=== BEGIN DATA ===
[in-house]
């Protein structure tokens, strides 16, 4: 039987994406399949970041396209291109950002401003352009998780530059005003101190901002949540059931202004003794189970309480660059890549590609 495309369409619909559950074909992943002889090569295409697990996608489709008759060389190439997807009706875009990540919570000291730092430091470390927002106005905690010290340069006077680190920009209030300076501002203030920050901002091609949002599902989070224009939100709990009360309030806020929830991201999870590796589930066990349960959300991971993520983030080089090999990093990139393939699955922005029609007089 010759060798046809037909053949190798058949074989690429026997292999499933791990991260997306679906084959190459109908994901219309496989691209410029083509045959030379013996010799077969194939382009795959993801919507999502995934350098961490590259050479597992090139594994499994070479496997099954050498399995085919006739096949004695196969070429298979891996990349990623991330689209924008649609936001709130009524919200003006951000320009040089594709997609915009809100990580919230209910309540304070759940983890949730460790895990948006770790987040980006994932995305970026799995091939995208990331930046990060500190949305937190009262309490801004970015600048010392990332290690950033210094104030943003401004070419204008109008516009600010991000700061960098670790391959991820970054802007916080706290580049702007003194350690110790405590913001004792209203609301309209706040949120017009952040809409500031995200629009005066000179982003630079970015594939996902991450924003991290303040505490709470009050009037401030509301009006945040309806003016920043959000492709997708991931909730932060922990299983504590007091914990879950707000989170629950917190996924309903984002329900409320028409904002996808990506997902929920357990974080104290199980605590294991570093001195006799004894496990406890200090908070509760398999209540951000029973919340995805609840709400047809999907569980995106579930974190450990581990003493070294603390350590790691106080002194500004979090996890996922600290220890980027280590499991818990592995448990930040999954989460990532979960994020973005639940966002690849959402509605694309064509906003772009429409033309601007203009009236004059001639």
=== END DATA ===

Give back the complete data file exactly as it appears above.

[in-house]
């Protein structure tokens, strides 16, 4: 039987994406399949970041396209291109950002401003352009998780530059005003101190901002949540059931202004003794189970309480660059890549590609 495309369409619909559950074909992943002889090569295409697990996608489709008759060389190439997807009706875009990540919570000291730092430091470390927002106005905690010290340069006077680190920009209030300076501002203030920050901002091609949002599902989070224009939100709990009360309030806020929830991201999870590796589930066990349960959300991971993520983030080089090999990093990139393939699955922005029609007089 010759060798046809037909053949190798058949074989690429026997292999499933791990991260997306679906084959190459109908994901219309496989691209410029083509045959030379013996010799077969194939382009795959993801919507999502995934350098961490590259050479597992090139594994499994070479496997099954050498399995085919006739096949004695196969070429298979891996990349990623991330689209924008649609936001709130009524919200003006951000320009040089594709997609915009809100990580919230209910309540304070759940983890949730460790895990948006770790987040980006994932995305970026799995091939995208990331930046990060500190949305937190009262309490801004970015600048010392990332290690950033210094104030943003401004070419204008109008516009600010991000700061960098670790391959991820970054802007916080706290580049702007003194350690110790405590913001004792209203609301309209706040949120017009952040809409500031995200629009005066000179982003630079970015594939996902991450924003991290303040505490709470009050009037401030509301009006945040309806003016920043959000492709997708991931909730932060922990299983504590007091914990879950707000989170629950917190996924309903984002329900409320028409904002996808990506997902929920357990974080104290199980605590294991570093001195006799004894496990406890200090908070509760398999209540951000029973919340995805609840709400047809999907569980995106579930974190450990581990003493070294603390350590790691106080002194500004979090996890996922600290220890980027280590499991818990592995448990930040999954989460990532979960994020973005639940966002690849959402509605694309064509906003772009429409033309601007203009009236004059001639």